Then, having cleverly turned the carrier gate-side-up before starting the chase, I simply stuffed her right hand first (face-first) into the carrier, releasing her only after I had the gate to the carrier in my left hand, half closed. I thoughtfully dropped a small, old towel onto her to help her become invisible, but didn’t right the carrier.
Both of us in shock, I wrapped a clean, white washcloth around my wounds and sat in the bathroom until my breathing settled and I stopped shaking. I bathed the injuries in betadine, the iodine surgical prep that I keep around for when I do something that draws blood. I should add that the bathroom looked like somebody had been murdered in there. Something our care giver (Wendy) was quick to point out when she saw the mess.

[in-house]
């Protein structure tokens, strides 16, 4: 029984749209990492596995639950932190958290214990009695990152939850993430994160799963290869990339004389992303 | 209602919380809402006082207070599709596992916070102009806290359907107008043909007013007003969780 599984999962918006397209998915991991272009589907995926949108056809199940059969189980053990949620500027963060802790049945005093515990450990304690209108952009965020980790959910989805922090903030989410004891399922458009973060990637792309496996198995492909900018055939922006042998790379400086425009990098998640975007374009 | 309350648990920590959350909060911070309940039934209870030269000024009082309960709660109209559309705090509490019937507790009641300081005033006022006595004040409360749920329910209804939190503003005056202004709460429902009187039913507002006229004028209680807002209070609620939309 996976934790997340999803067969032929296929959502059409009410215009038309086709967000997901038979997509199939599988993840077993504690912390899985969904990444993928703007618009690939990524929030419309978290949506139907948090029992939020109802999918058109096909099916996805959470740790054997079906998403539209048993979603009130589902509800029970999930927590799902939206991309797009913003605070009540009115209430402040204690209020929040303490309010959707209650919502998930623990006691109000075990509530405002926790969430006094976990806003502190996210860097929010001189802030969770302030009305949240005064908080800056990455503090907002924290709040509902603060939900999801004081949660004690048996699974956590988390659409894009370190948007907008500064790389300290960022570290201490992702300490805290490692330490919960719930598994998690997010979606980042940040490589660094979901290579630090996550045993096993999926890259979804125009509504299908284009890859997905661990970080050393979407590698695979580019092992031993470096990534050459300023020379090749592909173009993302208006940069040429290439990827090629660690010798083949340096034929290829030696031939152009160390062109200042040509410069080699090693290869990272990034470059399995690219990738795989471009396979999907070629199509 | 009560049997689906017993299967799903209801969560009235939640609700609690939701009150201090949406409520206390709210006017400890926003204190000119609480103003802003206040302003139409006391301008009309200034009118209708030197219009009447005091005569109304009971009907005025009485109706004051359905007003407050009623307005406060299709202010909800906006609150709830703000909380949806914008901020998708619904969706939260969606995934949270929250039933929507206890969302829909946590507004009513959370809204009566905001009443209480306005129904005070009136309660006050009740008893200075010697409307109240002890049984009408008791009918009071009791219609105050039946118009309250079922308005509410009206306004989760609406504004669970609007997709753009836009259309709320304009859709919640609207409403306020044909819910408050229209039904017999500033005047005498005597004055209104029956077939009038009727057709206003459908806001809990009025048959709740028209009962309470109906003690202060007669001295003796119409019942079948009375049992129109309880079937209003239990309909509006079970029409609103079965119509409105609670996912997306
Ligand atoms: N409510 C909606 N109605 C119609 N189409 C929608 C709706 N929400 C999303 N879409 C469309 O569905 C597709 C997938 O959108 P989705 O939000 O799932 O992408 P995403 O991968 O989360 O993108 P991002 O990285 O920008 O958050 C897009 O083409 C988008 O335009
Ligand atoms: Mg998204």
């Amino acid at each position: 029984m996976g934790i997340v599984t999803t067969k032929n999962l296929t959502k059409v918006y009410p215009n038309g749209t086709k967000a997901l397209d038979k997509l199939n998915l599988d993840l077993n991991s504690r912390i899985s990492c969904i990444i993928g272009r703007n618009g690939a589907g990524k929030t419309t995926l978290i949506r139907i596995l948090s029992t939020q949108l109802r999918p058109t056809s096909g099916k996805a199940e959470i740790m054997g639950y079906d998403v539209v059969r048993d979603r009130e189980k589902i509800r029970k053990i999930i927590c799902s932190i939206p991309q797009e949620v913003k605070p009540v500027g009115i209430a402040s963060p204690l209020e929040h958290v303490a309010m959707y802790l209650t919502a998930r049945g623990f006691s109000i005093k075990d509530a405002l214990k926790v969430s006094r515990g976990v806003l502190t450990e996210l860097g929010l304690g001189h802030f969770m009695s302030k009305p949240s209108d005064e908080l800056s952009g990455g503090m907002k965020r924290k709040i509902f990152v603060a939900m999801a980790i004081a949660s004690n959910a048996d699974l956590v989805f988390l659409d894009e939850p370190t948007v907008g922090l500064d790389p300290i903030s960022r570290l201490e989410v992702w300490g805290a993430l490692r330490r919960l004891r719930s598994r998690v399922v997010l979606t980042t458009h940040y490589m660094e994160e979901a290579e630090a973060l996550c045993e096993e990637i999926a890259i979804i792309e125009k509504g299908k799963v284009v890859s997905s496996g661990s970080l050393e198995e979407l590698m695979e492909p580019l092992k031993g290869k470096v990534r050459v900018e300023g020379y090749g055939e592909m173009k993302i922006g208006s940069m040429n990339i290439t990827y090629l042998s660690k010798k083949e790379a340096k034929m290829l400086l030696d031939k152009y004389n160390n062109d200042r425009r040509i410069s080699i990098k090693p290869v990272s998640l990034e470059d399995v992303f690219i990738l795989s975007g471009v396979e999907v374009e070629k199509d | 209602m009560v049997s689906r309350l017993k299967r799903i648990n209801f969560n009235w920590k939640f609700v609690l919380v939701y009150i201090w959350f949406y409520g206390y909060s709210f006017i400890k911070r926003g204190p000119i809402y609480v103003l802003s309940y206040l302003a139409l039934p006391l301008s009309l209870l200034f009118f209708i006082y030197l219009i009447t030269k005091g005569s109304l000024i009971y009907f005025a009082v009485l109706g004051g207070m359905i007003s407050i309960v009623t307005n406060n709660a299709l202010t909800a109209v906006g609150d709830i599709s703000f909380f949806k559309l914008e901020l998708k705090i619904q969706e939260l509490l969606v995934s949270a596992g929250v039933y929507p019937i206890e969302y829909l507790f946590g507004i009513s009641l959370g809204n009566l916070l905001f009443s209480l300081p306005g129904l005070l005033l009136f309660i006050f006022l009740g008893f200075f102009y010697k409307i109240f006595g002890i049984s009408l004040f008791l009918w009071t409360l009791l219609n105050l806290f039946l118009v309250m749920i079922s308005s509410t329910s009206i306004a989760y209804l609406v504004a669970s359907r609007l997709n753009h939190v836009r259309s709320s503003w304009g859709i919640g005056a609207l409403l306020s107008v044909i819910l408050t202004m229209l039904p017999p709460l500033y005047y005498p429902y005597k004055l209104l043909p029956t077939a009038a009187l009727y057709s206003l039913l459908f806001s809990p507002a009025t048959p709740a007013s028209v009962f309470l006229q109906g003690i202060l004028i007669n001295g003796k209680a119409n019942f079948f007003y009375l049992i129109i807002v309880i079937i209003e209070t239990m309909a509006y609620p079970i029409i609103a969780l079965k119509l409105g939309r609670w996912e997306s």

Kelly didn’t notice anything out of the ordinary, but I told him about it right away. He’d know sooner or later because his bathroom was a bit disheveled. Upon hearing about it, he went into the bathroom, opened the carrier, and gently, lovingly, and safely pet the cat. He didn’t see why I’d had a problem with her and told me so. I briefly thought about wringing his neck, but my hands were starting to hurt. So I put on my coat, picked up the carrier, and made my transfer on time. Two little sisters, one wild, one a housecat, in individual carriers in the car, and neither one let out a peep. In all my experience with cats in carriers in cars, they howled, mewed, begged, and cried, but not this pair. They were both as mum as melons both on the way there and after their surgery coming home later the following day.